Published Papers - Abstract 111

Manderson L, Markobic M & Kelaher M. Bodies transported: Health and identity among involuntary immigrant women from Bosnia and Herzegovina. , 1999; :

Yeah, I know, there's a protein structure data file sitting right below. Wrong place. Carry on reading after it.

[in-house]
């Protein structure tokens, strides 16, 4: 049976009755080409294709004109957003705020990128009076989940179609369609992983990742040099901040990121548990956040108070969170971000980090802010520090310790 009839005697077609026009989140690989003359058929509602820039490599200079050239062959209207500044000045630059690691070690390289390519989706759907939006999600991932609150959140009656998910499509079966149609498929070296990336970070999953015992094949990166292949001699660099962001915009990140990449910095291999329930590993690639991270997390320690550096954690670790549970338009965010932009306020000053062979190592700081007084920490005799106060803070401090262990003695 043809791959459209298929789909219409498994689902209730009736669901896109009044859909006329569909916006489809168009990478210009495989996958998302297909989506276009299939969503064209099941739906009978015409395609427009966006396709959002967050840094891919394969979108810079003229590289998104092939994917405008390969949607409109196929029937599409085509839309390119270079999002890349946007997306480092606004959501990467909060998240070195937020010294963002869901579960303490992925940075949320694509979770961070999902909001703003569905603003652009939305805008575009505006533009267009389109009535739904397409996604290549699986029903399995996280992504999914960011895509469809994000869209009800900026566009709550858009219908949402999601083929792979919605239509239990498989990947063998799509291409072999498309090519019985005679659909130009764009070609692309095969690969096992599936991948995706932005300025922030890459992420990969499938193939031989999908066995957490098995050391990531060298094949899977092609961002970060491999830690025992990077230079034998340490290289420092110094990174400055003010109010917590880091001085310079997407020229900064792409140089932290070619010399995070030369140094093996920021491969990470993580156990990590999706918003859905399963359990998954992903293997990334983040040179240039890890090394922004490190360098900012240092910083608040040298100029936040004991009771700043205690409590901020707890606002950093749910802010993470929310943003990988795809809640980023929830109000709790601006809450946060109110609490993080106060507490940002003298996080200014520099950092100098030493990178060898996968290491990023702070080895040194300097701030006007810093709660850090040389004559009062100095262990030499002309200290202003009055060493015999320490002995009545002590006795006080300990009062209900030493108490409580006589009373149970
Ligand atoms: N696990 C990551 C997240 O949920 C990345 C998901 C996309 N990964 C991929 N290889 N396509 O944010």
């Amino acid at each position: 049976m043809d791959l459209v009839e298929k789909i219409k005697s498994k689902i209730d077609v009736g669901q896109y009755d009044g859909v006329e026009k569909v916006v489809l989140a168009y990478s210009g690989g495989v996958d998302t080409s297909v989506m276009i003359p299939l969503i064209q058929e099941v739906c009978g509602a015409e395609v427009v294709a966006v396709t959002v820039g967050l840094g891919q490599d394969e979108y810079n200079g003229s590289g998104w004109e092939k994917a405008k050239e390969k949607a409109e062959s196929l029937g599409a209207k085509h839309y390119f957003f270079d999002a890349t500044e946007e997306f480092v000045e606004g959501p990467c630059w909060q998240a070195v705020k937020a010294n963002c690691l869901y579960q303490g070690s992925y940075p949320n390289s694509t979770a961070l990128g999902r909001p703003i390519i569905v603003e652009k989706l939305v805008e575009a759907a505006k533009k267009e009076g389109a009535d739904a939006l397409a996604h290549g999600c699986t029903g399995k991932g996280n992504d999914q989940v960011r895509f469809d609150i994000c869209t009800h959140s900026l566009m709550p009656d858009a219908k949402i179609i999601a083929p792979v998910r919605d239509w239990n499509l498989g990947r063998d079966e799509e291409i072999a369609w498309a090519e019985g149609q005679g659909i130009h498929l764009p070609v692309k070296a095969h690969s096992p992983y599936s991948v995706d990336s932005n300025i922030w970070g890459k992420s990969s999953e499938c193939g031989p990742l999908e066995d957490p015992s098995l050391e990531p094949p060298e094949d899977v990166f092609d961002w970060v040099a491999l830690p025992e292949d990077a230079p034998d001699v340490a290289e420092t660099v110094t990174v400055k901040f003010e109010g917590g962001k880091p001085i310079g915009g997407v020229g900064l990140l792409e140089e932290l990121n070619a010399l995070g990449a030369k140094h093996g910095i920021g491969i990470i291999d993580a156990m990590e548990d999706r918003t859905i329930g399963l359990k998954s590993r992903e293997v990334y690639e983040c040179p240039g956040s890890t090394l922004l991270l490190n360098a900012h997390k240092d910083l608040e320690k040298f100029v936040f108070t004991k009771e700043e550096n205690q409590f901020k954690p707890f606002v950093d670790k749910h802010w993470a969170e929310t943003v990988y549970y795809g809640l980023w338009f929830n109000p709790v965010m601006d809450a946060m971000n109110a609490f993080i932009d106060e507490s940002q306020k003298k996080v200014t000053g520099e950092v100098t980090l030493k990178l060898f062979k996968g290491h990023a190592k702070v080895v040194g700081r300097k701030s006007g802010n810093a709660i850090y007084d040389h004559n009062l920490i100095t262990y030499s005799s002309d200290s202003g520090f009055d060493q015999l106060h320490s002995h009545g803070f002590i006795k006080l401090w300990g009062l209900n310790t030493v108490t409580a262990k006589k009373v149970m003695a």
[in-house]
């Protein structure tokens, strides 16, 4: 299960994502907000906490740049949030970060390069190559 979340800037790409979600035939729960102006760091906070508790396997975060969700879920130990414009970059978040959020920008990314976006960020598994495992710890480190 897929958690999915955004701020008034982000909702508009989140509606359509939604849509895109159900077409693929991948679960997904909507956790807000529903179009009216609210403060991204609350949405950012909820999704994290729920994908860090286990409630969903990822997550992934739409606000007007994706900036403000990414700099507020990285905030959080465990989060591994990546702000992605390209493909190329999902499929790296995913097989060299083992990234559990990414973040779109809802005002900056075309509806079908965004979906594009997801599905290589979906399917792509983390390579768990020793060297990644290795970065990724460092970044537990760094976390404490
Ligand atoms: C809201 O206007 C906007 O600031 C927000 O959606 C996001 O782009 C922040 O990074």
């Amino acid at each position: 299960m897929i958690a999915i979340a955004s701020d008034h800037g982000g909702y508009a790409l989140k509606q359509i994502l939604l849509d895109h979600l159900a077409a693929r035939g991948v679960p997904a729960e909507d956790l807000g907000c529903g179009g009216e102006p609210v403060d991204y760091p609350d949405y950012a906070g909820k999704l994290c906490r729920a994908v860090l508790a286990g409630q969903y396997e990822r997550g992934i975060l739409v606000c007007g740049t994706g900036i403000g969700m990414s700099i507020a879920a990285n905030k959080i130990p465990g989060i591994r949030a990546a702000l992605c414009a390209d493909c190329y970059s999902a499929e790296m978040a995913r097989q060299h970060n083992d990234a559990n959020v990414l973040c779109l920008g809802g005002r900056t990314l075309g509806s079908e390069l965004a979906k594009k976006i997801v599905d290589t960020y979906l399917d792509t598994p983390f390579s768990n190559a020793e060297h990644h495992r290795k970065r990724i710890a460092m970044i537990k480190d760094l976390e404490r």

Late 20th century war has been highly localised. The responses to it have been global, however, mediated by intergovernmental agencies, non-government organisations and individual countries which negotiate the borders of war and the politics of identity to provide relief to those requesting and demonstrating the need for rescue. In this context, notions of risk have been developed and incorporated in UN guidelines on gender, and adapted for the targeted emigration of women from difficult circumstances, particularly areas of war and/or flight.In Australia, women at risk and other special categories are used for the immigration of single women and women with children whose partners have been killed or are missing. In a discussion of immigrant policy and programs, this paper reviews the official operationalisation of risk to determine migration status, wherein risk is defined as a state before, but not following, migration. However, the circumstances of immigration and resettlement suggest that women remain at risk, often physical as well as emotional and financial. This has implications for the provision and delivery of support services. The paper raises questions about the globalisation of humanitarian projects, the lack of attention in such projects to ethnic and national identities, the ways in which these impinge on migration experience, and the implications of this for women’s physical and mental health.